Encompassing an area of some 300 sq. km, the Norfolk Broads are the UK’s largest protected wetland and a National Park in all but name. Despite their natural appearance the Broads themselves are actually man-made, evolving over centuries from medieval peat diggings that subsequently flooded to form shallow lakes. Today this vast patchwork of rivers, meres, marshes, reed beds, meadows and wooded fens is outstanding for wildlife of all kinds - and a haven for many of Britain’s rarest wetland animals and plants.
Lying close to Norfolk's tranquil east coast, the immense watery wilderness of Hickling, Horsey and Martham Broads is a ‘must’ to visit during the spring and summer months. Marsh Harriers are plentiful in the marshes and seldom out of sight for long; Bearded Reedlings ‘ping’ in the reedbeds; and Cetti’s Warblers shout at passing birdwatchers from watery thickets. Barn Owls are perhaps nowhere more numerous in the UK than here, Bitterns boom - and there is even a small but increasing population of Common Cranes to watch for!
The scrub-covered dunes that protect the low-lying coast are well worth investigating, too. Nightjar, Hobby and Stonechat breed here and this underwatched stretch of Norfolk's coastline is always worth checking for migrant birds. While not far to the south, the tidal waters of Breydon Water are an important rest and refuelling stop for resident, wintering and passage waders.
Much of Broadland lies well off the beaten birding track and we may find ourselves exploring one or two less well-known spots - perhaps including the valley of the River Ant, where quiet boardwalks weave through swampy alder carr and tucked away footpaths offer a chance to peek over hidden marshes and lakes. Bitterns should be 'booming' in May and busy feeding young in July, Little Egrets have a habit of popping up just about everywhere and the scarce Mediterranean Gull favours one or two spots along the coast. Mammals to watch out for include Otter, Muntjac and Chinese Water Deer.
A particular highlight of both our spring and summer tours to the Broads is a visit to the Norfolk Wildlife Trust reserve at Hickling Broad. Marsh Harriers and Common Cranes are regularly seen - and few sights or sounds are more thrilling than watching these enormous grey birds flying low over the marshes, bugling as they go! We'll also enjoy a delightful boat trip onto Hickling Broad, giving access to hides that are otherwise impossible to reach and overlooking pools that are attractive to waders and waterfowl on spring and autumn passage.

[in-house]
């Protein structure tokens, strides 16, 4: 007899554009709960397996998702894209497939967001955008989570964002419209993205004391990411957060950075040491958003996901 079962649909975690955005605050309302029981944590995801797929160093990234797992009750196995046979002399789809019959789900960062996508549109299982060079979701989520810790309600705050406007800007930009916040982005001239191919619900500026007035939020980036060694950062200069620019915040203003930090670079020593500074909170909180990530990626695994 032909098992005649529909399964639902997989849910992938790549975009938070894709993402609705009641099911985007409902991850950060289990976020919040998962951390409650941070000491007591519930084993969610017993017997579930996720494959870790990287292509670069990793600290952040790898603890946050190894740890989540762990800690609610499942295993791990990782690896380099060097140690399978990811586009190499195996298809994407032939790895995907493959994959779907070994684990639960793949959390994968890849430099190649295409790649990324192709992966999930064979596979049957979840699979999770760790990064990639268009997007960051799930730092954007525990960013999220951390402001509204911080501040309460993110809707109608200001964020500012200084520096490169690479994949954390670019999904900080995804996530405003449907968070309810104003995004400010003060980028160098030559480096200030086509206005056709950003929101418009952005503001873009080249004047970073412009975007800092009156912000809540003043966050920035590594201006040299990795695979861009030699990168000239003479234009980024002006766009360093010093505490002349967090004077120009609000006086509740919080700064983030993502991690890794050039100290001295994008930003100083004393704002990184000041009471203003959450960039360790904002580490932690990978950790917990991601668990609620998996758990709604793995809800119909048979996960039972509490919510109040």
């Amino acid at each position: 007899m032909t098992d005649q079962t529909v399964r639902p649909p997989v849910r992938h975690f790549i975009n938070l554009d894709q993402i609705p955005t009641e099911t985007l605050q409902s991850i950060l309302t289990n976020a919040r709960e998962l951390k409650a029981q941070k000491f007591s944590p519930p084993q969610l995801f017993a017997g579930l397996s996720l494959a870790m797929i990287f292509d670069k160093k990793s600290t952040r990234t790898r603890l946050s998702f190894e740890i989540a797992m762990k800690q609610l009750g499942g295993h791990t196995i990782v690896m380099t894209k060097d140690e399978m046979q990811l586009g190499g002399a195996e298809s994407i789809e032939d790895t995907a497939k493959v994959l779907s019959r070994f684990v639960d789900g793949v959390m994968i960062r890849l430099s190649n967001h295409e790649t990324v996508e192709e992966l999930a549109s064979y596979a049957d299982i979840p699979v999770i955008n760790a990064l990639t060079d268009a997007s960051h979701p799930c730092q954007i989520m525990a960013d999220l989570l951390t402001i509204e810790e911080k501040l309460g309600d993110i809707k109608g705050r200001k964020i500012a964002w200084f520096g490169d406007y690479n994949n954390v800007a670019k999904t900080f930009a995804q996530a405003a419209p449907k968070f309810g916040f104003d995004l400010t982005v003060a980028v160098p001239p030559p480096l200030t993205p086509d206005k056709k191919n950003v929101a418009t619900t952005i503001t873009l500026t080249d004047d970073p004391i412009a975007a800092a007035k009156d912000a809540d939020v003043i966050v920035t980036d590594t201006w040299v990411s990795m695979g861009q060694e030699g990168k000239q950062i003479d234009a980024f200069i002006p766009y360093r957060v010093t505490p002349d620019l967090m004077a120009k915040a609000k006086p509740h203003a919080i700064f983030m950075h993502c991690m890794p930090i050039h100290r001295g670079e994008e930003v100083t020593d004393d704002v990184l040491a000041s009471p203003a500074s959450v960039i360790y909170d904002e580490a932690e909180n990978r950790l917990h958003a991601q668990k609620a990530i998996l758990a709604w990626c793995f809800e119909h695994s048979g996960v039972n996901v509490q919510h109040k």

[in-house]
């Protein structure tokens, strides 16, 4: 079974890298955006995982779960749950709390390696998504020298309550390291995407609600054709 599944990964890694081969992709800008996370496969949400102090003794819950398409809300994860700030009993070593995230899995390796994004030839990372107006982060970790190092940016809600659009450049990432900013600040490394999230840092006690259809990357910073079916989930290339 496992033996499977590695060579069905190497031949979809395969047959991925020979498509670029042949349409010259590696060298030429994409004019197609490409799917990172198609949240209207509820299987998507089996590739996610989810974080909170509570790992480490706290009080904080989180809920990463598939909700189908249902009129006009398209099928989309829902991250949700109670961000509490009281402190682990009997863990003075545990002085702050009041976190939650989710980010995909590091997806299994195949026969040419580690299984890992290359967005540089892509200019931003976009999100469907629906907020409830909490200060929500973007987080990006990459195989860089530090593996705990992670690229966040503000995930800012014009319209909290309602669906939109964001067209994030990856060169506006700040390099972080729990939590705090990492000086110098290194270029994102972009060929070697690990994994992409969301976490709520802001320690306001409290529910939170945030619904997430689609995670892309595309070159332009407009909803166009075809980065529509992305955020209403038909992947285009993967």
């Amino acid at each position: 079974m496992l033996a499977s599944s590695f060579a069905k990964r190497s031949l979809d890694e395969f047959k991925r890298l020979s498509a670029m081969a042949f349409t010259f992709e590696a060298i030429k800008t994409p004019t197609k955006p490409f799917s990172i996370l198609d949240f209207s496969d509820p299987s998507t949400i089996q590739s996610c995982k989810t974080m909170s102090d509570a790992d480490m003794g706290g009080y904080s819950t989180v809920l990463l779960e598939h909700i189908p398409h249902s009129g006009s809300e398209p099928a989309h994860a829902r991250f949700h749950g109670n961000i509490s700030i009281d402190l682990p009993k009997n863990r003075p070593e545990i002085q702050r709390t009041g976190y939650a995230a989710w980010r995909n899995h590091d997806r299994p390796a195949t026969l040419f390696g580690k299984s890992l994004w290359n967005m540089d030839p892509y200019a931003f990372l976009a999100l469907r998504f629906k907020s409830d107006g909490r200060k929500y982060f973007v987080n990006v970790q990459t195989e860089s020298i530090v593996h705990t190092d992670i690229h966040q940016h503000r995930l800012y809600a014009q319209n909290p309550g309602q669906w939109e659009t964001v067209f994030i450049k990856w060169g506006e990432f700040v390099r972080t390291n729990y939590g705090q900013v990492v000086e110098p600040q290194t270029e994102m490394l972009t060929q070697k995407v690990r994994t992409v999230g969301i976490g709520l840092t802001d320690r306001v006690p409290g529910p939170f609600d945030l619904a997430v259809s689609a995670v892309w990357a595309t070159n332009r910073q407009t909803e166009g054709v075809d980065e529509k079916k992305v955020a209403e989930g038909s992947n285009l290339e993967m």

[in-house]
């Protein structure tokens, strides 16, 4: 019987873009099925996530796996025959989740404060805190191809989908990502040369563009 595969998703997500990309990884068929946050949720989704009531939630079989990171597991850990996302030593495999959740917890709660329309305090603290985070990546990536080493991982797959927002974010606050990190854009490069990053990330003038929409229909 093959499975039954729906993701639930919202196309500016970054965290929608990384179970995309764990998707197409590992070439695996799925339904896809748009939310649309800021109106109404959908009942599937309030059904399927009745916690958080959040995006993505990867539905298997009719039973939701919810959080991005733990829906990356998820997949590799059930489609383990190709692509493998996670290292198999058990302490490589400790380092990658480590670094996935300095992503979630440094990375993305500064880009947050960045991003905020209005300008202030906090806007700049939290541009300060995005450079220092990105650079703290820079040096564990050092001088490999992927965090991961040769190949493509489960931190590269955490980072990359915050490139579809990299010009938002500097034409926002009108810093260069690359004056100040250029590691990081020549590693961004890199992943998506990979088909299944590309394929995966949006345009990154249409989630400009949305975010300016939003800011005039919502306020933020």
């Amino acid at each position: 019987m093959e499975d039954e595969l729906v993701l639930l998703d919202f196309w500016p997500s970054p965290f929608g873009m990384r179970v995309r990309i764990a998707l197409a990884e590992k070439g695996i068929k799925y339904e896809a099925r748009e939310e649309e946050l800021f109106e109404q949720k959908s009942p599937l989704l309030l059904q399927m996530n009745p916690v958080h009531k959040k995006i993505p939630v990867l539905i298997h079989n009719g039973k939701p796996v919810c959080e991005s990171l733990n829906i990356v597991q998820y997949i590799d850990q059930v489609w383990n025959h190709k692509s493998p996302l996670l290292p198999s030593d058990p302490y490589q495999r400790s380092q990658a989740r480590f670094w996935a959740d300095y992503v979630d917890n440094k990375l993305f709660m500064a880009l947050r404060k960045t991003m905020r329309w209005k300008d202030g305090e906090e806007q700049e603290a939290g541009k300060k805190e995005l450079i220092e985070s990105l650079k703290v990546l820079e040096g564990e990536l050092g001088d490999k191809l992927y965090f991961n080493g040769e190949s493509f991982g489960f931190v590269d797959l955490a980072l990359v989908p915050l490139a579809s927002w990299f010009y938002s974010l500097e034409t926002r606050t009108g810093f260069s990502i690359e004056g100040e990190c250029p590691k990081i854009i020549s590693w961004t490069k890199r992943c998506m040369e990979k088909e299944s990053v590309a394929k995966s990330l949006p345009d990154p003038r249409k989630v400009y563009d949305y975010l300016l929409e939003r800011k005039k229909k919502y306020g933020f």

On our late May tour, the first Swallowtails - Britain's largest and most spectacular butterfly, as well as one of its rarest and most localised - should be emerging and we'll watch for them flying strongly over the fresh green reedbeds. With Cuckoos calling, there'll also be plenty of bird song to enjoy in the marshes. We'll help you to distinguish between the similar songs of Reed and Sedge Warblers, Blackcap and Garden Warbler, and have good chances of seeing and hearing the skulking Grasshopper Warbler, too.
Our early July tour can be a terrific time to see Bitterns, now busy ferrying food to young in the reedbeds. We'll look for Little Terns at the coast and passage waders already making their way back south at this time include Black-tailed Godwit, Green Sandpiper, Greenshank and Spotted Redshank. Perhaps surprisingly, not all bird song is over - Nightjars and Grasshopper Warblers sing well into July and fine summer evenings offer chances to see and hear both. First brood Swallowtails, Dark Green Fritillaries and the scarce Norfolk Hawker dragonfly should all be about, and the first Purple Hairstreaks should also be emerging in the oak woodland.
Both tours are based at award-winning converted farm barn accommodation near Hickling, where a warm welcome and delicious home-cooked farmhouse breakfast and dinners are assured - and all within a few minutes drive of key birding spots on both the east Norfolk coast and Broads.
Whether you are new to birdwatching or more experienced, guide Gary Elton will be on hand to take you to the best spots and ensure you have as much fun as possible whilst enjoying seeing lots of great birds and wildlife. Limosa has been operating birding tours in Norfolk for more than 30 years now... Take your pick of May or July let us show you the beauty, bounty and birdlife of the Norfolk Broads!